By MIKE CORN

mcorn@dailynews.net

LAKE WILSON -- The fish weren't biting much, but the temptation to go outdoors was simply too much to resist.

So John Palmer, Hoisington, loaded up his fishing poles and nightcrawlers and headed north to Lake Wilson.

"Caught a few white bass," he said after spending a couple hours on the bank of a relatively shallow piece of the lake in Russell County.

Palmer was among the few at the lake Tuesday, a day with high winds in the forecast -- not a pretty picture for anglers at the lake. There was, however, at least one hardy soul willing to venture out on the water despite the forecast of strong winds, but warm temperatures.

Fishing at Wilson, other than for stripers, has been relatively slow, but the forecast is for activity to start picking up.

Stripers are fair to good at Wilson, according to the Kansas Department of Wildlife and Parks fishing report. Black and white bass fishing is slow, but expected to start picking up soon.

Fishing elsewhere in northwest Kansas is relatively slow, but should start improving as temperatures warm.

Palmer is a relatively frequent visitor to Lake Wilson, a 45 minute drive from his house.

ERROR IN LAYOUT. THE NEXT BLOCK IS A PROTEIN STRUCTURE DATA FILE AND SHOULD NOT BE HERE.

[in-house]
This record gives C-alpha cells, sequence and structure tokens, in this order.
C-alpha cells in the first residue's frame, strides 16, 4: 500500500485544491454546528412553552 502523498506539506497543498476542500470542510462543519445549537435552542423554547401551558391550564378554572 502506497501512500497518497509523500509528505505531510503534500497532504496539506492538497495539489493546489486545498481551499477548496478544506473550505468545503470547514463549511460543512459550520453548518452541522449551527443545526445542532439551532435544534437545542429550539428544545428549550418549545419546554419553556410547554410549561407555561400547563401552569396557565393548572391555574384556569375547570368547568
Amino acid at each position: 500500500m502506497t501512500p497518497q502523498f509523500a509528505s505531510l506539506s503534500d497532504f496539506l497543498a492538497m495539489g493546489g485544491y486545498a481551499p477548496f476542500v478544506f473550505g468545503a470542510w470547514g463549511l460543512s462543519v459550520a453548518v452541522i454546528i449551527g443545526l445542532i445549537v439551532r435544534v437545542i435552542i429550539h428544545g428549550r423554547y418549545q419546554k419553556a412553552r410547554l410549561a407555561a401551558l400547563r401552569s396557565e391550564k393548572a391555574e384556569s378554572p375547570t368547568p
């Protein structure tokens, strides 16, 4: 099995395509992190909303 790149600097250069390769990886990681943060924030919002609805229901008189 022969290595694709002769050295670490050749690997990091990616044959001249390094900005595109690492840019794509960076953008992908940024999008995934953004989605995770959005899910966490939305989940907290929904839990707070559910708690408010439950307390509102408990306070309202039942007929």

"I usually fish the end," he said of the upper end of the lake. "It's closer to home."

That's critical these days, what with gasoline prices at their current levels.

"I average once or twice a month," he said of his trips to the lake to fish, using two baitcasters to toss out the nightcrawlers weighted down by a hefty sinker. "I used to come up more than that. Gas got so high."

When gas prices were cheaper, he'd make the trip several times a month.

Palmer voiced concern about the upper end of the lake, citing a drop in cover for fish -- brought on when water levels were high in 1993.

"The water was so high it killed the trees and the banks fell in," he said. "It used to be a little better fishing. Bass used to hang around up here when they had shade."

In 2008, the water levels fell.

"Then it got so low, it drained out up here," he said.

Palmer was undaunted by the strong wind and tough fishing conditions.

"It's going to have to do something different if it's going to get to 80 degrees, he said, hunkering down on the bank, his sweatshirt and Carhartt jacket warding off the chill in the air.